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Doxycycline Inhibits Hemorrhagic Shock Induced Fluid Leak and Derangements in Microvascular Endothelial Cells
Katie Wiggins-Dohlvik, MD, S Naqvi, K Granfor, C Anasooya Shaji, H Alluri, V Govande, MR Beeram, ML Davis and B Tharakan, Texas A&M Health Science Center, College of Medicine and Baylor Scott and White Health, Temple TX

Abstract:
Trauma is the leading cause of pediatric mortality. Among such patients, hemorrhagic shock (HS) is common. The pathophysiology induced by HS is complex and known to induce vascular hyperpermeability. The mechanisms that regulate this process are unclear. We hypothesized that Reactive Oxygen Species (ROS) may be pivotal therein and that such damage can be attenuated with doxycycline, which has been shown to be a potential antioxidant. Rats were divided into sham and HS groups: serum and tissue were collected after one hour of shock and one hour of resuscitation. Rat lung microvascular endothelial cells (RLMEC) were grown and divided into groups treated with sham serum, HS serum, sham serum plus doxycycline, and HS serum plus doxycycline. Albumin flux across the monolayers was obtained as a marker of monolayer permeability. ROS formation was assayed. The structural proteins ?-catenin and filamentous-actin were imaged with confocal microscopy. Statistical analysis was conducted using Student's t-test and ANOVA. HS serum significantly increased monolayer permeability (p< 0.05) and ROS formation (p< 0.05). Immunofluorescence images showed HS serum induced disruption of ?-catenin and incited formation of filamentous-actin stress fibers. Doxycycline attenuated these derangements. Hemorrhagic shock induces microvascular hyperpermeability, induces Reactive Oxygen Species formation, and causes changes in endothelial cell structure. Doxycycline mitigates these derangements. These data highlight the possibility of doxycycline's anti-ROS properties and illuminate the potential role of Reactive Oxygen Species in the pathophysiology of fluid leak. Our findings pave the way for better understanding and treatments of vascular hyperpermeability in the setting of hemorrhagic shock.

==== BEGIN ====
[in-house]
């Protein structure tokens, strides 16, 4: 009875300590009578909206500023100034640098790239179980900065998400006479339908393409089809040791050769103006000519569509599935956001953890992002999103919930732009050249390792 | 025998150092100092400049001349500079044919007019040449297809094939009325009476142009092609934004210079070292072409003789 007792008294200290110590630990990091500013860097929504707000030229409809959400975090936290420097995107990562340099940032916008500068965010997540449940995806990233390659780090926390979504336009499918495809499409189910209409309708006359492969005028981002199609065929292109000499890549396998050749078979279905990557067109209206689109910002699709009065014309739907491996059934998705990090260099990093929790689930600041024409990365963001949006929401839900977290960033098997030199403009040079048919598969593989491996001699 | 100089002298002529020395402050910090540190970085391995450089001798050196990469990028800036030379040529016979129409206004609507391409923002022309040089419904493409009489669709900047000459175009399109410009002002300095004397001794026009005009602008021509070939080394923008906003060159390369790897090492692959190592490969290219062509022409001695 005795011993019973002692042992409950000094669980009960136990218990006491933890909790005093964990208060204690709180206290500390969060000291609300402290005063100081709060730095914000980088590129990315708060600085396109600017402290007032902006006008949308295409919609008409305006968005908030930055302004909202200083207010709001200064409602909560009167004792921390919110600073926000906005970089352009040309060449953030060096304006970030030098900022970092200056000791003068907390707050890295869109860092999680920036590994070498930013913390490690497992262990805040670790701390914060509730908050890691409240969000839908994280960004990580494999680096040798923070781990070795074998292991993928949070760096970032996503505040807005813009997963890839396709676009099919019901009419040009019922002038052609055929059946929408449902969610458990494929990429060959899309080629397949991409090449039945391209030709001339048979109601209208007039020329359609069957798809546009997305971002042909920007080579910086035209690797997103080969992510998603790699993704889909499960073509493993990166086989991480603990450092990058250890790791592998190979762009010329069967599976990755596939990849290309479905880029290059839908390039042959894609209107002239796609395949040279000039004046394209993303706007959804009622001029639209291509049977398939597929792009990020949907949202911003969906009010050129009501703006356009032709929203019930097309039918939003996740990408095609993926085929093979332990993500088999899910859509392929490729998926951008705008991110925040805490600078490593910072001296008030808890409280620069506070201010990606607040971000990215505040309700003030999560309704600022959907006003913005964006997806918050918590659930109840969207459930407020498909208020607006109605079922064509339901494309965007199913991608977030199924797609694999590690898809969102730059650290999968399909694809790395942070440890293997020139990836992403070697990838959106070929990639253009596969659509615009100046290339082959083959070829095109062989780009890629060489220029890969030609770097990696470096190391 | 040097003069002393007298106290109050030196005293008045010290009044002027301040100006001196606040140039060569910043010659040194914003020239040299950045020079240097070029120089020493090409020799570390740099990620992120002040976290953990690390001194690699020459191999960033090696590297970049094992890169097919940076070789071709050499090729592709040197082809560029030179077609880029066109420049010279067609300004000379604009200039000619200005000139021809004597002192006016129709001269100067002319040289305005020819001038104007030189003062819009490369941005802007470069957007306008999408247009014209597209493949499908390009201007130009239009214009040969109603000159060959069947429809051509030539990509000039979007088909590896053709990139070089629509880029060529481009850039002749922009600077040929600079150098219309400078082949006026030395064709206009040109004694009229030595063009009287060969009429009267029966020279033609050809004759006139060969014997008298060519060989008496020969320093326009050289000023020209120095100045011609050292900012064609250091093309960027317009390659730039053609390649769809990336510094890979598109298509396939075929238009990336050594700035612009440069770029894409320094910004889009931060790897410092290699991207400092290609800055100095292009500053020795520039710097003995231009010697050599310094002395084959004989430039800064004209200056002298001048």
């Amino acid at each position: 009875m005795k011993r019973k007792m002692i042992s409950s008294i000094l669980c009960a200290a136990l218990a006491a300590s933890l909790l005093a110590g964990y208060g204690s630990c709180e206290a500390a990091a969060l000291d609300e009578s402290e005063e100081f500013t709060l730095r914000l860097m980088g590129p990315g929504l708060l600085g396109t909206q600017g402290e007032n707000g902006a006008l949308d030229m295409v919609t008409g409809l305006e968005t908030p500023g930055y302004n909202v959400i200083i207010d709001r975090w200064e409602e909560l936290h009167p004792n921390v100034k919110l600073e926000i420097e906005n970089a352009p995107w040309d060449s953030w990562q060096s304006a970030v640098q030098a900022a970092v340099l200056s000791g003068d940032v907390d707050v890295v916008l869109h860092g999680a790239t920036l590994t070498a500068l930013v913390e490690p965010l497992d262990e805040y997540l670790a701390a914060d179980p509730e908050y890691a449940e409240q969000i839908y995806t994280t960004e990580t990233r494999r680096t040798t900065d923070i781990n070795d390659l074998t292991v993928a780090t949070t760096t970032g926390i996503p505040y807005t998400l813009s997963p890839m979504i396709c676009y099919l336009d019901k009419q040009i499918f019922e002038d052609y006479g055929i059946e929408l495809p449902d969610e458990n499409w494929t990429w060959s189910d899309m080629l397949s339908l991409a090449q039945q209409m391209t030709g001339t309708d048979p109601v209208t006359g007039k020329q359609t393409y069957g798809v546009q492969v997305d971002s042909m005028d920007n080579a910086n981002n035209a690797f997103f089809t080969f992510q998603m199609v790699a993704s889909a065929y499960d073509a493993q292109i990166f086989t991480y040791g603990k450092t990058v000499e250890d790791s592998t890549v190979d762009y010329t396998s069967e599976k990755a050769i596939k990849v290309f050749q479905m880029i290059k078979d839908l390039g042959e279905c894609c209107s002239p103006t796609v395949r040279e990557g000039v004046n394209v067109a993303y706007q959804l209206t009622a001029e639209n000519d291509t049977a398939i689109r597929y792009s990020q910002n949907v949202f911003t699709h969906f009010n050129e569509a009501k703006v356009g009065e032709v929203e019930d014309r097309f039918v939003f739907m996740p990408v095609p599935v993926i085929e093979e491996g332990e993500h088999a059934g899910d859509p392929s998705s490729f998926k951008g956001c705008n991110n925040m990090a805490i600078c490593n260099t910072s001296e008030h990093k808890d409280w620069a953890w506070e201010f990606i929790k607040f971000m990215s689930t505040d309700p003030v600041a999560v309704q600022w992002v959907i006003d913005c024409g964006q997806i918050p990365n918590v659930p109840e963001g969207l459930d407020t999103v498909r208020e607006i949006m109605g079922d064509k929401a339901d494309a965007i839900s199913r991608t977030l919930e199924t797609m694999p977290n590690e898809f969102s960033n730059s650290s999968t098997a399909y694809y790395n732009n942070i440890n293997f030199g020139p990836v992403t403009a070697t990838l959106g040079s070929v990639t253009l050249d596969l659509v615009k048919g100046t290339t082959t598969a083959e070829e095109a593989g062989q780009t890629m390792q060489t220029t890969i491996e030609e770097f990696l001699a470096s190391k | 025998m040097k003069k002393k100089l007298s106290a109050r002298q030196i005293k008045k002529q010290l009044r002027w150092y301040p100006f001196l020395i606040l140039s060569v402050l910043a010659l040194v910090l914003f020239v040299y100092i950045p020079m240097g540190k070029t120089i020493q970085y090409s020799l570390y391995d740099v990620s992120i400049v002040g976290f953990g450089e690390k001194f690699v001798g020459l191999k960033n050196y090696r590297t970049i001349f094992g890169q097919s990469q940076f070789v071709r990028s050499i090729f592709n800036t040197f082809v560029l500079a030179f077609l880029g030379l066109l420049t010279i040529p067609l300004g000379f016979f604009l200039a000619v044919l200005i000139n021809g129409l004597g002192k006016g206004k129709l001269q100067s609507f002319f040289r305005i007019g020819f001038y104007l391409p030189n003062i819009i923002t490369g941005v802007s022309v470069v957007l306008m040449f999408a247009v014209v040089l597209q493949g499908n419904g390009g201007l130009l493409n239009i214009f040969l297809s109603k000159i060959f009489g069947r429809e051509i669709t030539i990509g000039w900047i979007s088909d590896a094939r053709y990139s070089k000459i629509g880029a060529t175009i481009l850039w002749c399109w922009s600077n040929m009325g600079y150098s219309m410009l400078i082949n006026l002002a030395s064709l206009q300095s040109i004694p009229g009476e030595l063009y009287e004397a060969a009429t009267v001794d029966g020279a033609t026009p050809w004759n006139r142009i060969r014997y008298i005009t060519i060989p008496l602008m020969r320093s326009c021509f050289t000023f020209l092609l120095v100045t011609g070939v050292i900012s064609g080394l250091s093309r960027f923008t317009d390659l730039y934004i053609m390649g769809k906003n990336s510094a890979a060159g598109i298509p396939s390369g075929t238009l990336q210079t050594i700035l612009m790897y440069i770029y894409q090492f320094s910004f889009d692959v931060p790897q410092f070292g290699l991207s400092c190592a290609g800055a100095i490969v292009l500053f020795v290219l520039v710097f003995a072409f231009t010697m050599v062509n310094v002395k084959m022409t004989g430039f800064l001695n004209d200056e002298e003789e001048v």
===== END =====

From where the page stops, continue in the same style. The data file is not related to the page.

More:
Objective:
The learner will be able to better understand fluid leak seen in hemorrhagic shock, possible contributing factors, and strategies to combat these derangements.
Objective Content: The presentation will discuss the manner in which MMP-9 contributes to vascular permeability and how doxycycline may counter-act these actions.


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